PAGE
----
'''Instructional methods''' (and related grading info):Each class will begin with a lecture and/or demo where I will show you how to do a technique for a possible project. This will typically take 1hr.After the demonstration occurs, the class will stay after the demo to work on projects till 3:20, and each individual will return during Costume Studio times for an average of 3 hours per week.During those hours you will do both a series of very specific small projects with hand-holding by me or costume shop staff, plus you will do traditional lab work on the costumes for DVC shows.While you will be responsible for reading your text book outside of class, and hunting down materials to make some of your projects (lint, old clothes, old nylons, wire coat hangers, baseball cap, fabric, pine cones, etc.) your only outside homework projects will be making a single “final project” costume and reading researching, and rendering costumes for Patience
 +
 
 +
'''Patience: '''Patience by Gilbert and Sullivan is show with many good design possibilities which you will be working on for much of the semester.Lescher Center for the Arts in Walnut Creek has The Lamplighters Music Theatre performing Patience at 2pm & 8pm on January 30th, and 2pm on January 31.Tickets range from $48-43 for adults, $43-38 with student ID, $20-15 for kids under 17.They also have $15 student rush tickets 1 hr before a performance to fill any unreserved seats.Patience is a 19th Century musical comedy, in English, suitable for children and conservative grandparents and it typically amuses all.
 +
 
 +
'''Emergency Garments:''' A person involved with Disaster Emergency rescue efforts has requested I help her with finding people to design and make samples of a possible Emergency rescue garments. She has written:
 +
 
 +
''“I am in contact with ''a team that flies to the aid of humans in any country who have been devastated by disasters both natural and man-made, leaving them homeless, without food and clothing, etc. I have suggested to ...[them] a''GARMENT' - consisting of two-tiers, A-line and unisex , with the outer layer composed of weather-proof material, designed so that it can be easily turned into a tent, if needed, while the lower layer also of all-weather material, contains pockets filled with NASA -type food, water tubes, and other survival necessities, that would last for two or three days, until more permanent help can reach them. These garments could be dropped by plane, if the roads have been blocked. Dr. Laor states he cannot have this concept implemented until he has a prototype design in place. Would you know of anyone who could help with designing this prototype?”''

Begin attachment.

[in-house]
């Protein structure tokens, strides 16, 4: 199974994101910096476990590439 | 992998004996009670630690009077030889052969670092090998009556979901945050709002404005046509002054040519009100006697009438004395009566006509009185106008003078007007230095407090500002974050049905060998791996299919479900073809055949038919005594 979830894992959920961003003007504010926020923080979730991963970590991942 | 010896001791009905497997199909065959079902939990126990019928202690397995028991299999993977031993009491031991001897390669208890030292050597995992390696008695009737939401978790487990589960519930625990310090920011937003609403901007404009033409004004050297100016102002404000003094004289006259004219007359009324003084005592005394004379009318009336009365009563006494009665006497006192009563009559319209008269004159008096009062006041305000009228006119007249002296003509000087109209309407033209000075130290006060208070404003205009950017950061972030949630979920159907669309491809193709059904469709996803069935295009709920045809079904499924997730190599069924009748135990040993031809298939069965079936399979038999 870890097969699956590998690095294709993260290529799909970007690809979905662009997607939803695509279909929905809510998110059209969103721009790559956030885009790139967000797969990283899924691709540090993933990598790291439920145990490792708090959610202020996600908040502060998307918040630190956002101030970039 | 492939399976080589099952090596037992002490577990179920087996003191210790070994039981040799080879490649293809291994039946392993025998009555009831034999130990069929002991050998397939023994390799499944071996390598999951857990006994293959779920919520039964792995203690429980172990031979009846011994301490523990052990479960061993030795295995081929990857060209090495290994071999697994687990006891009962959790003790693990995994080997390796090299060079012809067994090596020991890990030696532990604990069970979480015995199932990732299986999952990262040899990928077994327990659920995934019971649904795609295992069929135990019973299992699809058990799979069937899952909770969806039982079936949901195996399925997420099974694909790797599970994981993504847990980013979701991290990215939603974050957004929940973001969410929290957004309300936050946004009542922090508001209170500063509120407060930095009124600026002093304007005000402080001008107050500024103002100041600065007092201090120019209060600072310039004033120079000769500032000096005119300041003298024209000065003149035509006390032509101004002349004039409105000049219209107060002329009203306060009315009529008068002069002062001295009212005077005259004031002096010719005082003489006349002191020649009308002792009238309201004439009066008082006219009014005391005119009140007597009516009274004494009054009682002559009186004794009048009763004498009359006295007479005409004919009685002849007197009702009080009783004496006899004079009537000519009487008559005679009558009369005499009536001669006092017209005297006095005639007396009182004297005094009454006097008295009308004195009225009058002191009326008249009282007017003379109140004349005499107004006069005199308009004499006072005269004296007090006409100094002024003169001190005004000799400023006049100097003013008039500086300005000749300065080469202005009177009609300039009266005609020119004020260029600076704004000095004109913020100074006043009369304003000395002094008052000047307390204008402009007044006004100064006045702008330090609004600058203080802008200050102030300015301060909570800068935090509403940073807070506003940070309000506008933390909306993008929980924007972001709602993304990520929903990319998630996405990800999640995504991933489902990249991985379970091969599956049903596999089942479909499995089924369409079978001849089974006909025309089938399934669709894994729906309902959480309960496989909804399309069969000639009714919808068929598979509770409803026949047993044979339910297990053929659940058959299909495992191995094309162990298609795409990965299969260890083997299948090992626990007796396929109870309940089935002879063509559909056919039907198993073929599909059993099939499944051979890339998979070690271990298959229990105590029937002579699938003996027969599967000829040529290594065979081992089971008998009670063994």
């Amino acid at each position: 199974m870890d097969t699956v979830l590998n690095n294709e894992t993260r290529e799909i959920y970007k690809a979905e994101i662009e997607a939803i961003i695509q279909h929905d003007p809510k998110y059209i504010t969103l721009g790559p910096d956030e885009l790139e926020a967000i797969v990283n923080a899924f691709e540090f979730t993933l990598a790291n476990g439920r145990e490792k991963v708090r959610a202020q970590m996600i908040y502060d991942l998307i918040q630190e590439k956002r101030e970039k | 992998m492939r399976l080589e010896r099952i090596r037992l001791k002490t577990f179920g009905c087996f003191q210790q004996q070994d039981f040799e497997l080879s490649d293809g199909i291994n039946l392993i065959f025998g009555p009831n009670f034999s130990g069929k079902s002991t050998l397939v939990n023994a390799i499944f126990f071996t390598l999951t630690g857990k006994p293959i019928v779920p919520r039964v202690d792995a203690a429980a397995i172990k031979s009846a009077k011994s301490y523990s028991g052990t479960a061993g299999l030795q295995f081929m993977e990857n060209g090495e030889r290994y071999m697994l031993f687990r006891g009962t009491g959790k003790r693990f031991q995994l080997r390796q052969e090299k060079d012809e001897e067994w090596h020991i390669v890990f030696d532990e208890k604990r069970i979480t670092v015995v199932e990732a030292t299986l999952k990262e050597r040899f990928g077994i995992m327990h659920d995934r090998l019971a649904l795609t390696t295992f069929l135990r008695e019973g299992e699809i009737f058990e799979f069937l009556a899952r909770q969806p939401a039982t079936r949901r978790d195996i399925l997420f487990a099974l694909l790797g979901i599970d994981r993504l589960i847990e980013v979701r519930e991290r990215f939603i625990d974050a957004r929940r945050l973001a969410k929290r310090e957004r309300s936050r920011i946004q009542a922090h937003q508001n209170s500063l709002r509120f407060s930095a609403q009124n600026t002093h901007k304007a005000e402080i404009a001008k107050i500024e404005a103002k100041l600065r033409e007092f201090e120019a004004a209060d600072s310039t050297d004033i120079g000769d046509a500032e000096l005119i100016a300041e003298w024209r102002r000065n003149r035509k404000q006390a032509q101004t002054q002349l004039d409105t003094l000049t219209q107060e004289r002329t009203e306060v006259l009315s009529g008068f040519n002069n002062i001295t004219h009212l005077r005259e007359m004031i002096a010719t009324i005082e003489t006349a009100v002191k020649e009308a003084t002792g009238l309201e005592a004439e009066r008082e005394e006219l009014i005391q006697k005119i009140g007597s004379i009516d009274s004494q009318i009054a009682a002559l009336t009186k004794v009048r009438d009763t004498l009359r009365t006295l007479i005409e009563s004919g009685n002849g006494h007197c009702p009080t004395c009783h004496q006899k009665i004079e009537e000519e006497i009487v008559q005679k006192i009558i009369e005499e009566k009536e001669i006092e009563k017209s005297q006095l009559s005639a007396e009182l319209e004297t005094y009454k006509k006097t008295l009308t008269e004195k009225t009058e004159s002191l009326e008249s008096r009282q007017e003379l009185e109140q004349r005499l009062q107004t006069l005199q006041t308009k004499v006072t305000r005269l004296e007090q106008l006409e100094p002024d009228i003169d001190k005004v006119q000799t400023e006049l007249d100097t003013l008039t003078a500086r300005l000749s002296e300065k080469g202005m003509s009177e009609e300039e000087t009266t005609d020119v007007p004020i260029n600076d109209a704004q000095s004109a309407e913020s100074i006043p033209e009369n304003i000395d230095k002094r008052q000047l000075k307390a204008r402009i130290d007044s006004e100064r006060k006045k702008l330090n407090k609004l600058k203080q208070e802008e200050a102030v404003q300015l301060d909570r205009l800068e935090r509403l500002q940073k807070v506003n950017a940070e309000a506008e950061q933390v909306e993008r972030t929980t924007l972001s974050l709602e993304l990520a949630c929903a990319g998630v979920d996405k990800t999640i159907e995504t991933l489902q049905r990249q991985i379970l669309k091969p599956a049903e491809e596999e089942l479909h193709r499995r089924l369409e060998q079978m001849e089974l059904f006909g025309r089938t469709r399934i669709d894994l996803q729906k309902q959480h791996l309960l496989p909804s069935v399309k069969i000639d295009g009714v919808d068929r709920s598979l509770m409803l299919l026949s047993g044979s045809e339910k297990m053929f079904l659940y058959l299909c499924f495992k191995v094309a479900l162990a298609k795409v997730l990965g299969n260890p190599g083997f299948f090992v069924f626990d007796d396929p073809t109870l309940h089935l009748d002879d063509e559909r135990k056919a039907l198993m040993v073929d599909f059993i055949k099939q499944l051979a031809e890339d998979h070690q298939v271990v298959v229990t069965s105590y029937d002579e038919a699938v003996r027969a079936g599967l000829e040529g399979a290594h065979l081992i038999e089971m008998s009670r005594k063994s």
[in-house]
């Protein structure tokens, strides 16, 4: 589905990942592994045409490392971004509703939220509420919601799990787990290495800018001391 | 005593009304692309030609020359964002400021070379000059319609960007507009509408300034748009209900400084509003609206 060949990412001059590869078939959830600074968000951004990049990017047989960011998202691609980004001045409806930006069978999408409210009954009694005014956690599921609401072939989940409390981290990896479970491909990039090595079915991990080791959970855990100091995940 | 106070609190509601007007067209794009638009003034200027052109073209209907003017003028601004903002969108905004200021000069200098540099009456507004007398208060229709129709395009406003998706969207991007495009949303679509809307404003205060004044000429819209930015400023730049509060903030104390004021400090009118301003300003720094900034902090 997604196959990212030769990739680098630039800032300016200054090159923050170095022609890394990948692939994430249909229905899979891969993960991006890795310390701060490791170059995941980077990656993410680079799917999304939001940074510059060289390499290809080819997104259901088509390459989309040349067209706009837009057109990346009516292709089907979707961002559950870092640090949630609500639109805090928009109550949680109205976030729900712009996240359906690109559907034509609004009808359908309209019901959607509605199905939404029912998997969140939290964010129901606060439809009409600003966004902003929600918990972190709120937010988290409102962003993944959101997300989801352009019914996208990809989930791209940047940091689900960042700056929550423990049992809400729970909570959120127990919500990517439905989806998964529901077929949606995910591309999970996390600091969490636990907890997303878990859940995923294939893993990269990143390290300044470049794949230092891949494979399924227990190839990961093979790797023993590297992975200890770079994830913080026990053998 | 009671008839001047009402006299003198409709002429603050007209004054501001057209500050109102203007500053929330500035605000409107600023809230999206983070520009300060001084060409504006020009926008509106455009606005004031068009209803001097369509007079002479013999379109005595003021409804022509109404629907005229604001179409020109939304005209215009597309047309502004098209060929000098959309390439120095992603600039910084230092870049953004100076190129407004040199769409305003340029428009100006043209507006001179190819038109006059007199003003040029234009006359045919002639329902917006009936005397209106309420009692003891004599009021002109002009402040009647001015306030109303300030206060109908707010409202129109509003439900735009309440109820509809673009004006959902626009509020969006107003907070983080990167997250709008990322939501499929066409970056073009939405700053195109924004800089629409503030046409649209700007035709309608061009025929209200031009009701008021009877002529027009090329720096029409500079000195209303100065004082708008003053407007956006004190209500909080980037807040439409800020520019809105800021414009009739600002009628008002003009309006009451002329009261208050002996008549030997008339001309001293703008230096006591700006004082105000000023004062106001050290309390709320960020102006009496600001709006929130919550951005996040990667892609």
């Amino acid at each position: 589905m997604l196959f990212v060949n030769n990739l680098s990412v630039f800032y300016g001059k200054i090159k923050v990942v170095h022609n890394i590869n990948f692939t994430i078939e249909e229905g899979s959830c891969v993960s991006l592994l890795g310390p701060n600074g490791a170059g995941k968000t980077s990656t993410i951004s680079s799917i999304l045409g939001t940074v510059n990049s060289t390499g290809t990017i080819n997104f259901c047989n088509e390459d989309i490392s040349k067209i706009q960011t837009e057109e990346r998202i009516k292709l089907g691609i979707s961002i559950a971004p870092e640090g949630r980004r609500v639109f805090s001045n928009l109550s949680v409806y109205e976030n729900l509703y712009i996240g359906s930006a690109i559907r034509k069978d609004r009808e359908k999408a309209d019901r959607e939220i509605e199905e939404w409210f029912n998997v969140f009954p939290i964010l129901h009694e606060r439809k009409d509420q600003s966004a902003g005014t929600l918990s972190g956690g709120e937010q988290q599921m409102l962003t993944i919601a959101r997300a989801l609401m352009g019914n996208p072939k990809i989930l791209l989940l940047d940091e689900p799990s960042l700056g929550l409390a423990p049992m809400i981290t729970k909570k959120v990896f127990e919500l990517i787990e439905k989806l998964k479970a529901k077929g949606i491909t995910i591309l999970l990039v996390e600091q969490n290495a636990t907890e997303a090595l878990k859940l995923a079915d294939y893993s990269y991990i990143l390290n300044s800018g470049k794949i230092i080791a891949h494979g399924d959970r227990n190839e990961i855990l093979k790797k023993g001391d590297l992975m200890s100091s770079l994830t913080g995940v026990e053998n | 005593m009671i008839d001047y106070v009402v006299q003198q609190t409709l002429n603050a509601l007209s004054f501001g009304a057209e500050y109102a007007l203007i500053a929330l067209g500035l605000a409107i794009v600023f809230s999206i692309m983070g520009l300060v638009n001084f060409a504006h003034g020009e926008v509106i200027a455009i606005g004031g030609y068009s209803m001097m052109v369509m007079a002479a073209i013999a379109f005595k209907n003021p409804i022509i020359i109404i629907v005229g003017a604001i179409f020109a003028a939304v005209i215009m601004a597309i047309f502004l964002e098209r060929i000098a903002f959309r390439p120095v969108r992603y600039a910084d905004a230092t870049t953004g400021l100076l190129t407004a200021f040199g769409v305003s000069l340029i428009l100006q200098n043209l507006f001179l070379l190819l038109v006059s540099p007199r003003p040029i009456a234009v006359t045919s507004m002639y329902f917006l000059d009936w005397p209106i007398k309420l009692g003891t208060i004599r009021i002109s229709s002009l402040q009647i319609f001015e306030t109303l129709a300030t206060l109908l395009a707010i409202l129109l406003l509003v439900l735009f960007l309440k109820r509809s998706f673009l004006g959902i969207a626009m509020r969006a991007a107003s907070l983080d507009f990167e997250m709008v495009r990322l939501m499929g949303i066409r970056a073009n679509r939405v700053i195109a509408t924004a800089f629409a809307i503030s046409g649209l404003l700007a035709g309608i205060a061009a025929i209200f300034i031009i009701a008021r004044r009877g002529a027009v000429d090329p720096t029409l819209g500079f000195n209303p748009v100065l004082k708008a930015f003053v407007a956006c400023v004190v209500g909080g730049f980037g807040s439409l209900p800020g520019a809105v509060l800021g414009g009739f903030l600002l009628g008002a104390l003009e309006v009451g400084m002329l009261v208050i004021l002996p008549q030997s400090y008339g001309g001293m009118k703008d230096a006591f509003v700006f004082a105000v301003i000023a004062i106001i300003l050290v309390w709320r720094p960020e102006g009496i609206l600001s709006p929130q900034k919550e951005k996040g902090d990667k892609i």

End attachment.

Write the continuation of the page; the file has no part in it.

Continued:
+
 
 +
Since this sounds like a perfect garment design project, I said I’d ask you all to come up with ideas, including garment ideas that don’t fit these exact parameters, but which may perform the same task.
 +
 
 +
'''Grading:
 +
 
 +
Short Projects 40% of grade: '''
 +
 
 +
Dyed Garment
 +
 
 +
Distressed Garment for costume stock
 +
 
 +
Rub’n’buf accessory for costume stock
 +
 
 +
1900 decorated Hat for costume stock
 +
 
 +
Wig for costume stock
 +
 
 +
Research for Emergency Relief Garment
 +
 
 +
Rendering for Emergency Relief Garment
 +
 
 +
Research Xeroxes for Patience
 +
 
 +
8 color costume renderings for Patience
 +
 
 +
Other small craft projects as assigned and completed in the latter part of Monday night class.
 +
 
 +
'''Evaluation:''' Project assignments will be graded based on
 +
 
 +
25% Completion (Is the project really done, or have important steps been left unfinished?)
 +
 
 +
25% Neatness, accuracy, clarity (How much have your drawing/sewing/crafting skills improved?)
 +
 
 +
25% Creativity (Are the choices you have made in design or construction boring and ill thought out or interesting and clever?)
 +
 
 +
25% Practicality (Would the project actually be usable in a show on stage?)
 +
 
 +
'''Final Project 20% '''A completed costume or Emergency Garment of your design, made either from scratch or adapted from found parts as per your level of previous experience.Costume must be rendered on paper before completion.
 +
 
 +
'''Lab Participation 30% '''Be there.Be willing.Follow directions.Just like Technical Theatre Lab. If you can manage these things, a good grade is assured. Time spent should be roughly 3 hrs a week or 45 hours over all.
 +
 
 +
'''Class participation 10% '''means providing helpful commentary, ideas, and moral support to your fellow students.It also means you are there for the demos and the hours after, working cooperatively with your fellow students, while getting more done than just talking.'''
 +
 
 +
'''
 +
 
 +
'''Course calendar''': The Tentative schedule for the demosis as follows (This may change):
 +
 
 +